The Legal System’s Use of Objections

The Legal System’s Use of Objections

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The Legal System's Use of Objections

An objection with the legal system is a particular motion which either attorney in the trial might make in order to disallow the testimony of a witness based on some grounds. Objections are normally raised because the testimony has in some fashion violated one of the rules regarding the entry of evidence into the record. Many times, objections are the result of the other attorney in the trial asking a question in a form which is not permissible for the trial, or they are the result of the witness providing information which is in some way inadmissible, such as opinions or speculation. Objections are raised by the attorney who would like the evidence removed from the record, and the judge for the trial must make a judgment as to whether or not to overrule the objection, or to sustain the objection. If the objection is sustained, then whatever particular element was objected to would be disallowed, meaning that, for example, if a particular question was the subject of the objection, then the question would be disallowed, and the witness would not answer the question. If the objection is overruled, then the item of the objection would be permitted into the trial.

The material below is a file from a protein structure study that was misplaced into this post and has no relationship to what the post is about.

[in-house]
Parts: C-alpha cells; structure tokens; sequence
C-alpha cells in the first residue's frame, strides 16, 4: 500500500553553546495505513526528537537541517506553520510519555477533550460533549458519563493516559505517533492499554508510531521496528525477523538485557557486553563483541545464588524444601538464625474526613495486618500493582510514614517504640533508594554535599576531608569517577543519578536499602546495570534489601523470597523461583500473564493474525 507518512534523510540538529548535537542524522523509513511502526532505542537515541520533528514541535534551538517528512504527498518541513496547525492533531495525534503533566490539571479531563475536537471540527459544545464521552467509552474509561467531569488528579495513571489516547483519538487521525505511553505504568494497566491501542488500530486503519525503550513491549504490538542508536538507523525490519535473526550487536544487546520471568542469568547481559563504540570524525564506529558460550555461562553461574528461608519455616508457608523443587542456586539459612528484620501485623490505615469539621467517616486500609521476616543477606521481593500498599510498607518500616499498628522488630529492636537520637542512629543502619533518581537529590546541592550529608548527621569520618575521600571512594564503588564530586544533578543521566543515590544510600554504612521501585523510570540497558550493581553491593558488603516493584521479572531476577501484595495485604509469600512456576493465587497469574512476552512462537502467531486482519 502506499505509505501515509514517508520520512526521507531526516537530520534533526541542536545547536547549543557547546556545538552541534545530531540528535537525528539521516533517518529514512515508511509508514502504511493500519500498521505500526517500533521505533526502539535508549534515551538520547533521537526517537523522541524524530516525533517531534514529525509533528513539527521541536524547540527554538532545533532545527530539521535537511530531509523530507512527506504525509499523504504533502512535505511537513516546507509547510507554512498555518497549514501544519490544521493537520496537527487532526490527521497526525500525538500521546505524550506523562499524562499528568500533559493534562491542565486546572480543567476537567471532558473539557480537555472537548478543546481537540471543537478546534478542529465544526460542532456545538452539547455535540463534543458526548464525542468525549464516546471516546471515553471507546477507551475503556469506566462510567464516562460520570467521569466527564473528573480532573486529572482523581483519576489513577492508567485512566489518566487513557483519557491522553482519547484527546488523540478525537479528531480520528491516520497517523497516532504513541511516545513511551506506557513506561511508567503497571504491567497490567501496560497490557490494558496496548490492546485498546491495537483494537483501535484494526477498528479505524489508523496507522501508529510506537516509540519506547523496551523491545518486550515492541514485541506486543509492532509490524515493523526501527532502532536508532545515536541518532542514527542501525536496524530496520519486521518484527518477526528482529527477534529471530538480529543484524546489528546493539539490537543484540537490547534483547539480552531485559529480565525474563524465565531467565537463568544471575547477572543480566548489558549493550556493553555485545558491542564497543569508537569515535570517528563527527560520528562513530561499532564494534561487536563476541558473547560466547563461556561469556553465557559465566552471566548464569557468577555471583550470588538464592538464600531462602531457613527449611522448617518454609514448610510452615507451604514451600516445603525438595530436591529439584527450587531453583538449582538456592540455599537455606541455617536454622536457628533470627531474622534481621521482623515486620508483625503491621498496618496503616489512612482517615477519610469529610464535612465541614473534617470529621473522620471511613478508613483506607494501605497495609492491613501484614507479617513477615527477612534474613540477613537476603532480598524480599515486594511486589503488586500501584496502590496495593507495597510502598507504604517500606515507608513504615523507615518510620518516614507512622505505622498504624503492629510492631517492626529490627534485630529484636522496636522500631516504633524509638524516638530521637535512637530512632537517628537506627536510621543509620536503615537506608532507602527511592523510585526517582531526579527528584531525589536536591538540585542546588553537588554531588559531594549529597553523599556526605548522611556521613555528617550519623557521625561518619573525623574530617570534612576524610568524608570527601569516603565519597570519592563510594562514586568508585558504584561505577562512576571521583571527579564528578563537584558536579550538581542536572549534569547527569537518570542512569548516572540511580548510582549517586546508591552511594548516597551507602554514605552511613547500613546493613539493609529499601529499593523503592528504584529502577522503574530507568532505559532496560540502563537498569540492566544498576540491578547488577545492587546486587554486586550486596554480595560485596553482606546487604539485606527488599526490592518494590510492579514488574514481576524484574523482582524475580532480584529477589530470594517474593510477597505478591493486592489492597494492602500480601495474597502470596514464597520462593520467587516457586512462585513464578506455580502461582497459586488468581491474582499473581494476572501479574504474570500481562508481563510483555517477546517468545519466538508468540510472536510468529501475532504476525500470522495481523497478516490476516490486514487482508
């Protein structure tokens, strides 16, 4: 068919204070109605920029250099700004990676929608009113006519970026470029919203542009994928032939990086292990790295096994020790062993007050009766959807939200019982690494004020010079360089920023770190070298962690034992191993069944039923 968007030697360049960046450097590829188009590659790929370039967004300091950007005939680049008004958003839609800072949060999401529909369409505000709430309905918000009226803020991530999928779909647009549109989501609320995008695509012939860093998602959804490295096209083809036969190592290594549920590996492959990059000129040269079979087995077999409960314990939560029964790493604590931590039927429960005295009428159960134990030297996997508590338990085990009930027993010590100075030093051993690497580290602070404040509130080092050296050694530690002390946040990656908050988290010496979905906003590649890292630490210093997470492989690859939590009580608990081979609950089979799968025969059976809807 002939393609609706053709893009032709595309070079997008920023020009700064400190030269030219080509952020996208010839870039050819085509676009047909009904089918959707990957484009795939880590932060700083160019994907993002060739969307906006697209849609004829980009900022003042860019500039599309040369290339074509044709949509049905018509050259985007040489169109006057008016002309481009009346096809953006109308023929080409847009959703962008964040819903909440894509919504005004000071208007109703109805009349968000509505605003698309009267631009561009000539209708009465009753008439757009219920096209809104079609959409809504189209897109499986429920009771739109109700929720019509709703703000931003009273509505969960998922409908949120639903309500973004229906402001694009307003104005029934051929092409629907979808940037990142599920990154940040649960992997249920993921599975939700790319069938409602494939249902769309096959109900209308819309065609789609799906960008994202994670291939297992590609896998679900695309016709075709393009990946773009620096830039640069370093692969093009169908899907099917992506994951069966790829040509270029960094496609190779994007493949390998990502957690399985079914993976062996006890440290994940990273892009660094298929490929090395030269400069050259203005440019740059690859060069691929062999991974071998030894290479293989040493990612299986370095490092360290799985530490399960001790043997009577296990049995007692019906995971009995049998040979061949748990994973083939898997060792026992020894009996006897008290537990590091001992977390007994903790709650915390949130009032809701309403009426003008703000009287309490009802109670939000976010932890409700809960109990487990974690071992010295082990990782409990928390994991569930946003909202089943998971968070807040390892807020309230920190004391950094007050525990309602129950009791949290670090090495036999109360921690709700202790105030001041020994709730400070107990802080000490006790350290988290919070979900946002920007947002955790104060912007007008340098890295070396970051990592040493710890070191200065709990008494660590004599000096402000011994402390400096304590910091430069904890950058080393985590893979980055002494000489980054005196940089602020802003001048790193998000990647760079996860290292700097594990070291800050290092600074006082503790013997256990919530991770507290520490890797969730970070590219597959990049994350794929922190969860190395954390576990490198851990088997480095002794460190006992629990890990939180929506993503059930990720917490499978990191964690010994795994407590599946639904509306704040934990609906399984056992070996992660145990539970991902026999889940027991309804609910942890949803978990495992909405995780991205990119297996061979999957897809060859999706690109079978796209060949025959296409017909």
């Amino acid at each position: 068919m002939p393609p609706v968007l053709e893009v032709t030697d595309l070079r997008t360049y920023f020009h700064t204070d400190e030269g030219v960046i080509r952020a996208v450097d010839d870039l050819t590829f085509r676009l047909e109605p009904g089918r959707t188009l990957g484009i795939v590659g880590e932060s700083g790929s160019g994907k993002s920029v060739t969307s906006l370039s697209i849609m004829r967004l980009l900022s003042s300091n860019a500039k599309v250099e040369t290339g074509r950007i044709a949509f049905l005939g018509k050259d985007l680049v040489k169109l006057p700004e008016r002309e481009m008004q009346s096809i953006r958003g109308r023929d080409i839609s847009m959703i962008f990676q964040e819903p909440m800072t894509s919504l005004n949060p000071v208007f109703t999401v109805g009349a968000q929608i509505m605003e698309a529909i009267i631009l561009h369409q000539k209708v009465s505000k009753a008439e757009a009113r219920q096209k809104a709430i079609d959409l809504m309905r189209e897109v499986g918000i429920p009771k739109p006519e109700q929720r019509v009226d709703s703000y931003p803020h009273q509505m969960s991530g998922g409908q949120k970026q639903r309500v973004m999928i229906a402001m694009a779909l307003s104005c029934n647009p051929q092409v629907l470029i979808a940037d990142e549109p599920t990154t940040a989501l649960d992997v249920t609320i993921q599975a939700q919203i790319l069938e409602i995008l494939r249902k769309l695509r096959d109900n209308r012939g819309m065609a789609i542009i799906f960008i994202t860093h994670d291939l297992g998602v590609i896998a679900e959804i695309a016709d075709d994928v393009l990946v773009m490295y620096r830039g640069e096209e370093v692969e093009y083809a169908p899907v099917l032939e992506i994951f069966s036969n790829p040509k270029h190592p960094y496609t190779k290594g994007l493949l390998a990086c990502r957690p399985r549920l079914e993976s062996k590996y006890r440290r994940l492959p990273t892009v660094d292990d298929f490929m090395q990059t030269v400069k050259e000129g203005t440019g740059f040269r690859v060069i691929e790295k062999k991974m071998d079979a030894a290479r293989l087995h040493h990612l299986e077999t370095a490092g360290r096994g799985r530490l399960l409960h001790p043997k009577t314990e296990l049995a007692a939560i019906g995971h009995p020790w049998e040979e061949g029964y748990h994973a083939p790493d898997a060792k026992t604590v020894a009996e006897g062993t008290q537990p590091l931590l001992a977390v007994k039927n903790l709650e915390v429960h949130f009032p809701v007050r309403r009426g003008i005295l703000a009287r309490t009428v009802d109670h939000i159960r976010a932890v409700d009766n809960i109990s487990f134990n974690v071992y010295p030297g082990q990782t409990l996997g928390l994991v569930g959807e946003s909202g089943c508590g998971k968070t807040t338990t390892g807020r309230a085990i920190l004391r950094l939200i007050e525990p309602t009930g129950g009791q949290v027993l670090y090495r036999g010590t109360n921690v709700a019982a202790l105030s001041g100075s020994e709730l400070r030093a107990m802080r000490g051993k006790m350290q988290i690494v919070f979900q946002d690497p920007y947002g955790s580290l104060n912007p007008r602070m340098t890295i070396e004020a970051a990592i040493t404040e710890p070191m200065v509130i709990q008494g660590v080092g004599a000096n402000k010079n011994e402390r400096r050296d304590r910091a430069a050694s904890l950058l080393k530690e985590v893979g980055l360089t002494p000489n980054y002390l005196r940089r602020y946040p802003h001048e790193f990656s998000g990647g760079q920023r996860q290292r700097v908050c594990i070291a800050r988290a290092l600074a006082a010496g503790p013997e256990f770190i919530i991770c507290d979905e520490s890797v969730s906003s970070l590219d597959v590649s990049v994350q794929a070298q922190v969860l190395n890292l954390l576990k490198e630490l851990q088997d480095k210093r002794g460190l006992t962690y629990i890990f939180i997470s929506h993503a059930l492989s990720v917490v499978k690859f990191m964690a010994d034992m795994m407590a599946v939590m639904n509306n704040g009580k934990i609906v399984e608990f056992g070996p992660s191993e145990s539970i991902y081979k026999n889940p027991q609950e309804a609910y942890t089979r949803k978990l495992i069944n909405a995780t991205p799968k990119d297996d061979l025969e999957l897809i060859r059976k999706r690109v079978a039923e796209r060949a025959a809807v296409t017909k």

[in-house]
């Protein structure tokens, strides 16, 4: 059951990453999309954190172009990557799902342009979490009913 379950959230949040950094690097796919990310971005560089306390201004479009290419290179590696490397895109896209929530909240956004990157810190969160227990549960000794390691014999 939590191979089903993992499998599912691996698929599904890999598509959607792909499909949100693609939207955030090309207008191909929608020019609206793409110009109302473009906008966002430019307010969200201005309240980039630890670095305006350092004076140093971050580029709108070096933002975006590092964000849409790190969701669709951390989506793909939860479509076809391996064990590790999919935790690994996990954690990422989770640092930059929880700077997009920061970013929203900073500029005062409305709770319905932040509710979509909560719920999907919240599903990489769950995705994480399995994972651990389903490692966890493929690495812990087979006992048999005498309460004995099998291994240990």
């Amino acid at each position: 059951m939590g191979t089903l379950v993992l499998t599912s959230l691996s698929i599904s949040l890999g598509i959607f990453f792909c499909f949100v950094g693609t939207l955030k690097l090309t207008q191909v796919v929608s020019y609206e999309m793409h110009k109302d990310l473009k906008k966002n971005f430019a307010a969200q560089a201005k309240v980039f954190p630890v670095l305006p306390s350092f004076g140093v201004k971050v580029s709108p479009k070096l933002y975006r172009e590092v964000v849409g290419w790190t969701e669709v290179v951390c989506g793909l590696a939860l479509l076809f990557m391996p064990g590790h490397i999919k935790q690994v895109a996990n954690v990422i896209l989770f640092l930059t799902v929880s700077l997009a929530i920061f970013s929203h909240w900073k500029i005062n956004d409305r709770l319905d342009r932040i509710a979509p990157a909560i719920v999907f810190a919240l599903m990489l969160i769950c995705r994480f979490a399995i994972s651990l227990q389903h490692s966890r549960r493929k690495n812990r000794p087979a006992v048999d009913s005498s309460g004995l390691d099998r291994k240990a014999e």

Objections follow relatively strict rules, in terms of what is actually permissible, but the judgment of the judge is still necessary for those situations which are somewhat more complex and less clear cut. Objections must also be made very quickly in response to the item being objected to; for example, a lawyer should object to a question before the witness answers the question.  


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